The star of the show, however, is Brendan Fraser. Though never given a part where he can fluidly stretch his dramatic poignancy, he does so in Journey to the End of the Night exceptionally well. Paul wishes for a richer life outside of his father's brothel, not for the malign of others. Fraser's natural innocence and charismatic nature lends this property to Paul, whereas other heavily dramatic actors would have to struggle to present both. He has his moments where his inherently comical nature cannot be swallowed down; however, these points are few and far between. In all, Fraser lends an anarchistic, usurped depth to a lost soul buried underneath his own crazed hunger for departure.
Outstanding performances carry this marginally above-average plot up to the level of a truly enjoyable adrenaline rush. This is a simple scenario convoluted and twisted by the characters' imprudent actions and interrelations. Journey to the End of the Night boasts a solid narrative that only has a few mildly far-fetched contrivances, mostly rooted in the seemingly safe climax. Paired with an excellent tone conveyed through outstanding cinematography, the raging fire burning underneath this film achieves many singing and exciting peaks. Minor quips aside, this film shouldn't be breezed by because of any plot reservations. Brutal and unflinching, Journey to the End of the Night won't change any lives, but it'll provide something to talk about after one elaborate thrill ride.
Journey to the End of the Night is presented from First Look Pictures in a standard keepcase with adequate coverart. The disc replicates the same artwork from the cover.
Presented in a widescreen anamorphic image, Journey to the End of the Night boasts a clear, beautiful transfer. No bones about it, this transfer is grainy and gritty, yet extremely lush with detail. Though the grain seemed excessive at times, this presentation was quite vivid. Black levels wavered sporatically, as well; however, this is a very dark film that, though wavering at times, relishes in the darkness quite well. This dim, colorful palette appeared quite exquisite.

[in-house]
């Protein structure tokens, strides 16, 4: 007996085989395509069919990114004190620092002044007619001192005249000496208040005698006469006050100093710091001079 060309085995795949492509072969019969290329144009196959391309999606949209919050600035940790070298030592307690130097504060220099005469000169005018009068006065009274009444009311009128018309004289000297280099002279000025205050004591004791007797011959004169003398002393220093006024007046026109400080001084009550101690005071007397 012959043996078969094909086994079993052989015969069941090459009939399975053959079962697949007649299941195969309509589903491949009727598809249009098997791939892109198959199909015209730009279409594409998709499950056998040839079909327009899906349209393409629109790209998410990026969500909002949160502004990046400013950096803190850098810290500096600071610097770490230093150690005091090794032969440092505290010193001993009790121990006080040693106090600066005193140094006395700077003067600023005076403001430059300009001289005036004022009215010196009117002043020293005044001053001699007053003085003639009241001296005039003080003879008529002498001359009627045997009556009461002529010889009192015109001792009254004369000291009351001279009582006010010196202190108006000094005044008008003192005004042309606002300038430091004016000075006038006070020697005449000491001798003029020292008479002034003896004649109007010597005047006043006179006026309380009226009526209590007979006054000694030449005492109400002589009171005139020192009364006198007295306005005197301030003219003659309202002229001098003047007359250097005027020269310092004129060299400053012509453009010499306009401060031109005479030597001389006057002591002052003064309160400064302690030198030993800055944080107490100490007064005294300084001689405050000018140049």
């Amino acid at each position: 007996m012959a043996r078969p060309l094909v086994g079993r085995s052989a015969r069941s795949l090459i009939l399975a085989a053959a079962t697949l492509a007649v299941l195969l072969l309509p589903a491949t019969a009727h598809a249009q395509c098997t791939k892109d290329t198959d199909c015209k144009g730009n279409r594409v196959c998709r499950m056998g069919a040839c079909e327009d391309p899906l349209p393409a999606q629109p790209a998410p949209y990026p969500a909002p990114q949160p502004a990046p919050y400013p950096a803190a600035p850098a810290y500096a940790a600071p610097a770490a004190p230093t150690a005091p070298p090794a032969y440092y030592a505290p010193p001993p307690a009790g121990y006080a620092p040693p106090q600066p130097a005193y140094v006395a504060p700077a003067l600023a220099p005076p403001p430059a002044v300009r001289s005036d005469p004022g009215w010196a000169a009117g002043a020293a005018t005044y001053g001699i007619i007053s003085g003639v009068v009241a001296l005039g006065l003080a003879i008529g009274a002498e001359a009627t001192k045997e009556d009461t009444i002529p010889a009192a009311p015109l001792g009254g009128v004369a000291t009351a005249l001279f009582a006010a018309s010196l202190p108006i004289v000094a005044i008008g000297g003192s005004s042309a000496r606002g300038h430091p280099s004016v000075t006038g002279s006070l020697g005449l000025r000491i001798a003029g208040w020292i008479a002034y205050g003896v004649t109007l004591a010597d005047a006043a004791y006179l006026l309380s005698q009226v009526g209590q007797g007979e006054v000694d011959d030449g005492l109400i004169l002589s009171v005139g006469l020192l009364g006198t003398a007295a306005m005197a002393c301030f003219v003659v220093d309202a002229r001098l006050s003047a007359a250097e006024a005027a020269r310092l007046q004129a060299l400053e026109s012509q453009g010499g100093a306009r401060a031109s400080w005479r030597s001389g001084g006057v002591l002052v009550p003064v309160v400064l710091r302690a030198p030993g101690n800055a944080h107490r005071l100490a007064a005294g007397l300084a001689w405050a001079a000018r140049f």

Equally potent is the included Dolby Digital 5.1 track. Amidst nightclub scenes, gunshots, and a typically erratic urban soundtrack, Journey to the End of Night delivered surprisingly well. Dialogue was quite rich and audible without many, if any, instances of inaudible conversation. The rich music thumped quite well, making ample use of a looming bass track. Furthermore, surrounds were quite nicely utilized, from fleeting vehicles to crisp gunshots. Quite an ample audio presentation matches Journey to the End of the Night's video performance.
Rounding out the discs is a single extra: a Making Of Featurette. Typically, with independent, personal projects, the filmmakers and actors pour out ample, interesting praise for the film. This featurette is no exception. Underneath Eric Eason's directorial helm, the actors all seemed to truly appreciate his skill. All of the actors discuss the potency of the script and the personal attachment to such a unique story. This Making of Featurette is heartfelt and moderately deep in its coverage of filming a scene or two.
Fans of aggressive, gritty drama might truly appreciate Journey to the End of the Night. Though not quite up to snuff with the grainy, potent nature of the interconnected, corruption-laden films from Innaurito and Mann, Eric Eason's modest production achieves small flickers of the same quality. This film accomplishes much more than could be assumed at face value. Journey to the End of the Night might suffer a bit on repeat viewings, but it's undoubtedly worth a shot. If the cast and storyline sound compelling, by all means check this strongly Recommended film out.
Thomas Spurlin, Staff Reviewer -- DVDTalk Reviews | Personal Blog/Site